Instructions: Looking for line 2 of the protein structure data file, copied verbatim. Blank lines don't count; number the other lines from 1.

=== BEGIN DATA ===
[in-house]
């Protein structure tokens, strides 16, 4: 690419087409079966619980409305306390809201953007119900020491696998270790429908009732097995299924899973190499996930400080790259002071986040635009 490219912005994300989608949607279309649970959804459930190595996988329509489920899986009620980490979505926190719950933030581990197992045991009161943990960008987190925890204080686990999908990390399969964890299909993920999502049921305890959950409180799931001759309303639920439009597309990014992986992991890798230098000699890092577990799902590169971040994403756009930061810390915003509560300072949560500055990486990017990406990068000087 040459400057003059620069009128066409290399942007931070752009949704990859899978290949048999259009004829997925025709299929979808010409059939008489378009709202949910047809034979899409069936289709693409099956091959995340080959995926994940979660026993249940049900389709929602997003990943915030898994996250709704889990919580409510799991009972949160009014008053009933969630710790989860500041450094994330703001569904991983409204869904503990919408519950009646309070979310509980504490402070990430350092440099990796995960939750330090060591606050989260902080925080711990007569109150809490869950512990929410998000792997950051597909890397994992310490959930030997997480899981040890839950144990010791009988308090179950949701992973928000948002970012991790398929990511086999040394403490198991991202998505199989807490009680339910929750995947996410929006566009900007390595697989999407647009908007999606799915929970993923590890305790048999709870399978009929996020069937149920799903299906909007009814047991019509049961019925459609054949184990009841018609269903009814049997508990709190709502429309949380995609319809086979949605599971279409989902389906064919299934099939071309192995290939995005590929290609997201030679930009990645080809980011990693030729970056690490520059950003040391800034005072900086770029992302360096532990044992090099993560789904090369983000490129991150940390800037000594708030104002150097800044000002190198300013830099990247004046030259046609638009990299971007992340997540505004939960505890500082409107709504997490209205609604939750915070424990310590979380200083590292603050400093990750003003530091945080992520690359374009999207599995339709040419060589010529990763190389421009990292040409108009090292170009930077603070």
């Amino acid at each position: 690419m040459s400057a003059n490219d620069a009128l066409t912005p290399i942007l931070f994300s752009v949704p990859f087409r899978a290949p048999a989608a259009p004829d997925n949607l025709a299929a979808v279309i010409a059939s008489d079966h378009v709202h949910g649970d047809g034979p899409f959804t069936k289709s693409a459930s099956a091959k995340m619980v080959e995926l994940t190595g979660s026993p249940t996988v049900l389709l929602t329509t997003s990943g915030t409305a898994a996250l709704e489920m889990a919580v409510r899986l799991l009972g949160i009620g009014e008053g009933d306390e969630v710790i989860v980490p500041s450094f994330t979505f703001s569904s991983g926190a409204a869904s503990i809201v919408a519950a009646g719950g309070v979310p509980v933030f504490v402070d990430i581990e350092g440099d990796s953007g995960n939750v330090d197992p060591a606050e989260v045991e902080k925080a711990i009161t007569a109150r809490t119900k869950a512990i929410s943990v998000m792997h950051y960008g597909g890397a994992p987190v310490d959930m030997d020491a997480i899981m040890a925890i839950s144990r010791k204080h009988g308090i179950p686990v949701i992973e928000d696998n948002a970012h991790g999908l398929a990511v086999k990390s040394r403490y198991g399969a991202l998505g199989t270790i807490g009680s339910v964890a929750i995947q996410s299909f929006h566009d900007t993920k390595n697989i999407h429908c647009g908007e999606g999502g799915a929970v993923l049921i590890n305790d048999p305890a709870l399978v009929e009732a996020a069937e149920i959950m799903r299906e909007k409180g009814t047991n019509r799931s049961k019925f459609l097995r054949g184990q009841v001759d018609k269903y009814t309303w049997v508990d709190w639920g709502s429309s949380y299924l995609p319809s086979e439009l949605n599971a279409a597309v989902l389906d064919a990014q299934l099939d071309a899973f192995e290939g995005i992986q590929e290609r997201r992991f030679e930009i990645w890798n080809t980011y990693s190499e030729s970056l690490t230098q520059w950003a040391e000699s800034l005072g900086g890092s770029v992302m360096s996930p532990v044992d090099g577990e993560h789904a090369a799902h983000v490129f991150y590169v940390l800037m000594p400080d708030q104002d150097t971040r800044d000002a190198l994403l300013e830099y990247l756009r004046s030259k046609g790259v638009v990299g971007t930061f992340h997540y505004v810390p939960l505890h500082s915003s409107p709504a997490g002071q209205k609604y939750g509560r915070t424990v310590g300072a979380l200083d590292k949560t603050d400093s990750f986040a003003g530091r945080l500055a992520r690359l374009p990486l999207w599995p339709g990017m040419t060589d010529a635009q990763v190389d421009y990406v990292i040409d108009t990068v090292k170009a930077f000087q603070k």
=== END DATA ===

């Protein structure tokens, strides 16, 4: 690419087409079966619980409305306390809201953007119900020491696998270790429908009732097995299924899973190499996930400080790259002071986040635009 490219912005994300989608949607279309649970959804459930190595996988329509489920899986009620980490979505926190719950933030581990197992045991009161943990960008987190925890204080686990999908990390399969964890299909993920999502049921305890959950409180799931001759309303639920439009597309990014992986992991890798230098000699890092577990799902590169971040994403756009930061810390915003509560300072949560500055990486990017990406990068000087 040459400057003059620069009128066409290399942007931070752009949704990859899978290949048999259009004829997925025709299929979808010409059939008489378009709202949910047809034979899409069936289709693409099956091959995340080959995926994940979660026993249940049900389709929602997003990943915030898994996250709704889990919580409510799991009972949160009014008053009933969630710790989860500041450094994330703001569904991983409204869904503990919408519950009646309070979310509980504490402070990430350092440099990796995960939750330090060591606050989260902080925080711990007569109150809490869950512990929410998000792997950051597909890397994992310490959930030997997480899981040890839950144990010791009988308090179950949701992973928000948002970012991790398929990511086999040394403490198991991202998505199989807490009680339910929750995947996410929006566009900007390595697989999407647009908007999606799915929970993923590890305790048999709870399978009929996020069937149920799903299906909007009814047991019509049961019925459609054949184990009841018609269903009814049997508990709190709502429309949380995609319809086979949605599971279409989902389906064919299934099939071309192995290939995005590929290609997201030679930009990645080809980011990693030729970056690490520059950003040391800034005072900086770029992302360096532990044992090099993560789904090369983000490129991150940390800037000594708030104002150097800044000002190198300013830099990247004046030259046609638009990299971007992340997540505004939960505890500082409107709504997490209205609604939750915070424990310590979380200083590292603050400093990750003003530091945080992520690359374009999207599995339709040419060589010529990763190389421009990292040409108009090292170009930077603070």